And that’s why I described the top as a red herring.  We’re always told that a stopped top means that you’re in reality.  There’s a loophole to that rule.  It can also stop if the dreamer believes that it should, because, for example, the dreamer mistakes the dream for reality.

  1. bet365 says:

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  2. kcrucible says:

    Glad you liked it. I love the fact that there are two levels for the movie, the obvious in-your-face plot, and what’s really happening if you stop to really think about it (at least as I see it!)

    • Duncan says:

      It’s a very interesting interpretation, however the ending was intended to be ambiguous. Having Cobb appear in different places without an explanation of how he got there was intentional. Nolan wanted it to seem like both possibilities could be true: is Cobb still dreaming? Or is he back to reality?
      Perhaps Nolan wants the audience to make their own mind up, but some of the points you mentioned cannot be entirely trusted (e.g. the assumption that Ariadne is Mal).

      • kcrucible says:

        I agree that the ending is intended to be ambiguous. Even if you accept that the whole movie took place in Cobb’s Limbo you could still make the arguement that he found his way back to reality (though the lack of Mal at the reunion in that case would be hard to justify.)

        Nolan left several possibile interpretations out there, but it’s still my belief that this is the definitive one if for no other reason that some of the clues are too unlikely to be mere coincidence. It’s the least “in your face” and requires more effort to tease out to full understanding. You’ll note that while he threw out the “it’s all a dream” bit from Mal, he always had Cobb pooh-pooh it away and the typical viewer will take that as truth. It’s only when you start questioning whether what Cobb believes is true that you can start running down this path.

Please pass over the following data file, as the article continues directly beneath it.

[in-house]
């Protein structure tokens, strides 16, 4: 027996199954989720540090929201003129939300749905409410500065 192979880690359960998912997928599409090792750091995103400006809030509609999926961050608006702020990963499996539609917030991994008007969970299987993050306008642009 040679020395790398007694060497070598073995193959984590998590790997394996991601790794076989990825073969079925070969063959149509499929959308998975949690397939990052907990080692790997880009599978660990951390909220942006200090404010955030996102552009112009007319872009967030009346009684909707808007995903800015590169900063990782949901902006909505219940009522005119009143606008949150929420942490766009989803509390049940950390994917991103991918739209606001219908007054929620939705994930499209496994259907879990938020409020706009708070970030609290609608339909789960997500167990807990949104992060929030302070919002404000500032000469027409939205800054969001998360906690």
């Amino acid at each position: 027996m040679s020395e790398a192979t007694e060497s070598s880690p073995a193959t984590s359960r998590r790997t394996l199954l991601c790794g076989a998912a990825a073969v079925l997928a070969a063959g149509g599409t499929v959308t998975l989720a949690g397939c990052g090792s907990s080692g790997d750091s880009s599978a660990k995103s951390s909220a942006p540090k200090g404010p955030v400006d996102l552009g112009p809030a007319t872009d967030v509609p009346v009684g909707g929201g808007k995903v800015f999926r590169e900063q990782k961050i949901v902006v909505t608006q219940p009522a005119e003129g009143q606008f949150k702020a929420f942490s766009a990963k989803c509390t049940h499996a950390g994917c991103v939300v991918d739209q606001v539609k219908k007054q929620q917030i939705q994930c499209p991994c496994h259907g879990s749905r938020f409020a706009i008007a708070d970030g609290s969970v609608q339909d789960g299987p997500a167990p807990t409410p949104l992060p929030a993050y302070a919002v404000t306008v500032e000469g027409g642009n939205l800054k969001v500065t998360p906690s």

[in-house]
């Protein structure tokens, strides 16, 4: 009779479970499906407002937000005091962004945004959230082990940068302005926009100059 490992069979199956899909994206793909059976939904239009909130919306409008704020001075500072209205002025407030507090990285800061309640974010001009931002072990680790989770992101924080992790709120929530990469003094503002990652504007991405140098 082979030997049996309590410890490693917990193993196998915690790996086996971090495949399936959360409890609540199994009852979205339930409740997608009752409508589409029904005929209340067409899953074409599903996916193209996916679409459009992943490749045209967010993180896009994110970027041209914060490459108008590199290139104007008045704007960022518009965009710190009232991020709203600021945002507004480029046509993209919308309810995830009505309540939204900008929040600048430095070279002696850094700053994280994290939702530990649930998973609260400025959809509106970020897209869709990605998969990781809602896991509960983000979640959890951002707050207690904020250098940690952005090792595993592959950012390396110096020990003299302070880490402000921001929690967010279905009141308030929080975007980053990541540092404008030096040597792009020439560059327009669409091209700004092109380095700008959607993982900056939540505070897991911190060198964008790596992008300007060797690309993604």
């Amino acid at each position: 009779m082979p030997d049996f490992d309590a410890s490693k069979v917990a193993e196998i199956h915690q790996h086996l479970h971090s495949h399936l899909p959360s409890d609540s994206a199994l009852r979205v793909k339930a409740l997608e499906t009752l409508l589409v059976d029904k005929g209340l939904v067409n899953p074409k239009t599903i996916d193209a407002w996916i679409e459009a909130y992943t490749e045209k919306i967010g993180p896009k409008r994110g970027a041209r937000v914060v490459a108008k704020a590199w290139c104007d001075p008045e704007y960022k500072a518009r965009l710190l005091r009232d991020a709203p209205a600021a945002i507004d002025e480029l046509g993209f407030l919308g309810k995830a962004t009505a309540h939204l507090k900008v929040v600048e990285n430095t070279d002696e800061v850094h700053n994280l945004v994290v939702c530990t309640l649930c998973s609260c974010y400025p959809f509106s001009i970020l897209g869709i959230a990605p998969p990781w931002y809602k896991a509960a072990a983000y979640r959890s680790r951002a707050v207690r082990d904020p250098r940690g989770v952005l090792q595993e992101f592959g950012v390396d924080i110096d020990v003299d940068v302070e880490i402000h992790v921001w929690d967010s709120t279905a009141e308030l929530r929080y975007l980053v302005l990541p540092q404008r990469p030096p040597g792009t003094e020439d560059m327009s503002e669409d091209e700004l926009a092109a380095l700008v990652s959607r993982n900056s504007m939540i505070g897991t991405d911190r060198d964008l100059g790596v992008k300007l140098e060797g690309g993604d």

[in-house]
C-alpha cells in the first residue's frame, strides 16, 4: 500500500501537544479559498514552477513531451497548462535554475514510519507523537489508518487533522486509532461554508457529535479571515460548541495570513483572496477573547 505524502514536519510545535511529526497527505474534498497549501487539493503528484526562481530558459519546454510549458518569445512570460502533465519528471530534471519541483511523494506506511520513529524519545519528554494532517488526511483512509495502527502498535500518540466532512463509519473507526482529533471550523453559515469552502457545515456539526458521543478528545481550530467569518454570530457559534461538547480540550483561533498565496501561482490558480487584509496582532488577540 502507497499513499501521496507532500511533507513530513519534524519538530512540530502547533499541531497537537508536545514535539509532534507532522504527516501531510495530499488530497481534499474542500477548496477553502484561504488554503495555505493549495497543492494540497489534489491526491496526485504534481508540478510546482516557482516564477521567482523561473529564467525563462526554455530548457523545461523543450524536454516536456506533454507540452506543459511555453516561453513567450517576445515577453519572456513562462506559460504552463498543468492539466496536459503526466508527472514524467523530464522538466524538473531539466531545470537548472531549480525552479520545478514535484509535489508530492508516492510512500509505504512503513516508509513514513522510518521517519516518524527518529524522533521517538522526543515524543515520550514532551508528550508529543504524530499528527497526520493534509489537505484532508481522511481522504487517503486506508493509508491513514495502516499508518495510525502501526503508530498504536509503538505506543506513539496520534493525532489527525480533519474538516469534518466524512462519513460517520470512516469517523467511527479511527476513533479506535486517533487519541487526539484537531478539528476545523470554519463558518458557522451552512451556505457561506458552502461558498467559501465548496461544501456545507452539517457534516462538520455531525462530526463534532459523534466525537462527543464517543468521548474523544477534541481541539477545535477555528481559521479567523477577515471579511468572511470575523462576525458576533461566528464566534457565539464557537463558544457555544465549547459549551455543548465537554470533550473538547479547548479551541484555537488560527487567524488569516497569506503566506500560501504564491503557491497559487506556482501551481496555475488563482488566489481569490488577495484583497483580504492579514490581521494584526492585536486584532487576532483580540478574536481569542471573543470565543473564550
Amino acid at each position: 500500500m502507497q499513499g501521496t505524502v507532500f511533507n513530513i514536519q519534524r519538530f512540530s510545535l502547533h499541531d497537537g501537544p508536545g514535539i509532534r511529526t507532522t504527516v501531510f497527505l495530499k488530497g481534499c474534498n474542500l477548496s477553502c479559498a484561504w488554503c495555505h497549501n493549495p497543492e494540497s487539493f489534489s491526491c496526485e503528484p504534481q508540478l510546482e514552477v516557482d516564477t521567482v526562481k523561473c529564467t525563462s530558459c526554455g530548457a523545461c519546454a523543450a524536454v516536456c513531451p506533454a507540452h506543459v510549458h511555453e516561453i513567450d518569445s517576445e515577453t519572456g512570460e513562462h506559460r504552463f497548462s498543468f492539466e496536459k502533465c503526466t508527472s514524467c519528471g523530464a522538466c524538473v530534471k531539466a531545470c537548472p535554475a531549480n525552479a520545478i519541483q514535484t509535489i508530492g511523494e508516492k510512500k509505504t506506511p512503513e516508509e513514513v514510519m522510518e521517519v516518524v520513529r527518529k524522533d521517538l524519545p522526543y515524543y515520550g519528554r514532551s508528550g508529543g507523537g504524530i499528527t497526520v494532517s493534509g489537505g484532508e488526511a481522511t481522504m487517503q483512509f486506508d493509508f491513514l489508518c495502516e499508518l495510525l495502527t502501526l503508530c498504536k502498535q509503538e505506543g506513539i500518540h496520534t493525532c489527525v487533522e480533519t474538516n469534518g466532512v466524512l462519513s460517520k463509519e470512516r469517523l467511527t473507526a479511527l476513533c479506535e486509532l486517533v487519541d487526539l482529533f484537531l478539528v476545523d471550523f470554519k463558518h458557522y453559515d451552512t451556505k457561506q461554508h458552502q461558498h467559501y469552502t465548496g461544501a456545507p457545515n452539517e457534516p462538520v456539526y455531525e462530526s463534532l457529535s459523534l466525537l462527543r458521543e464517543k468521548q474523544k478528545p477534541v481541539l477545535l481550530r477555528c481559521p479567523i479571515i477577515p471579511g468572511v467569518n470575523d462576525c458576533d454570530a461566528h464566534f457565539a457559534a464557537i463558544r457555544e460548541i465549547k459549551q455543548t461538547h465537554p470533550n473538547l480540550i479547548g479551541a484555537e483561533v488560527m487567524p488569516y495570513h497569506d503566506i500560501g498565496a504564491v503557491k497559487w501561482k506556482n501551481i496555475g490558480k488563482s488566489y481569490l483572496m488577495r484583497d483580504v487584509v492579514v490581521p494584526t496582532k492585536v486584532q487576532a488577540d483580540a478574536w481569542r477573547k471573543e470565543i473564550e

Even so, while I believe this to be the hidden path out of the labyrinth, it’s not definitive in the sense that it’s authoritative, simply that I believe there are sufficient clues to believe it to be the correct interpretation. But anytime you rely on conjecture and hints, it’s still ambiguous by definition. I just wanted to share a fairly uncommon interpretation of the movie with others that may have overlooked, or not realized the signifigance of, certain aspects. 🙂

        I suppose I should temper “knowing” to “with the understanding”, but it’s a little cumbersome.

  3. Ben says:

    His children do not age at all actually. They are even wearing the same clothes as earlier in the film.

    I do agree with the rest of what you have said though.

  4. kcrucible says:

    Just read a bit about this…

    The primary inception theme is a slowed down version of some other music. Another hint that the entire thing was in a dream and running at 1/10th of real-world speed? Or just a cool bit to emotionally understanding the slo-mo theme of the movie? Consciously we don’t get it, but in our subconscious? Is Nolan playing with us?

    Either way, pretty cool. 🙂

  5. I don’t usually reply to posts but I will in this case.
    my God, i thought you were going to chip in with some decisive insght at the end there, not leave it
    with ‘we leave it to you to decide’.

    • kcrucible says:

      Well, it wasn’t my intention to leave that impression. I just didn’t think that it was neccessary to spell it all out. It seemed more dramatic to leave it trailing off and let the reader jump to what I felt was the obvious conclusion… I guess not as obvious as I’d hoped.

      For the record, I believe that Cobb fell back into an idyllic Limbo of his own creation. The definition of “Limbo” was that the dreamer forgets he’s dreaming. If you don’t think that you’re dreaming, that you’re experiancing reality, then things should behave as they do in the real world. The transition from the top spinning to the top wobbling was the transition from Cobb thinking that, deep down, maybe, just maybe, he was still dreaming to “I want this to be real” and surrendering to the pleasant dream.

      The Mal sideline is interesting on its own, and makes sense of some non-sensical things in the movie, but doesn’t ultimately impact the ending interpretation. I can’t “prove” that he’s in limbo still unless Nolan wants to come here and give me the thumbs up though. 😉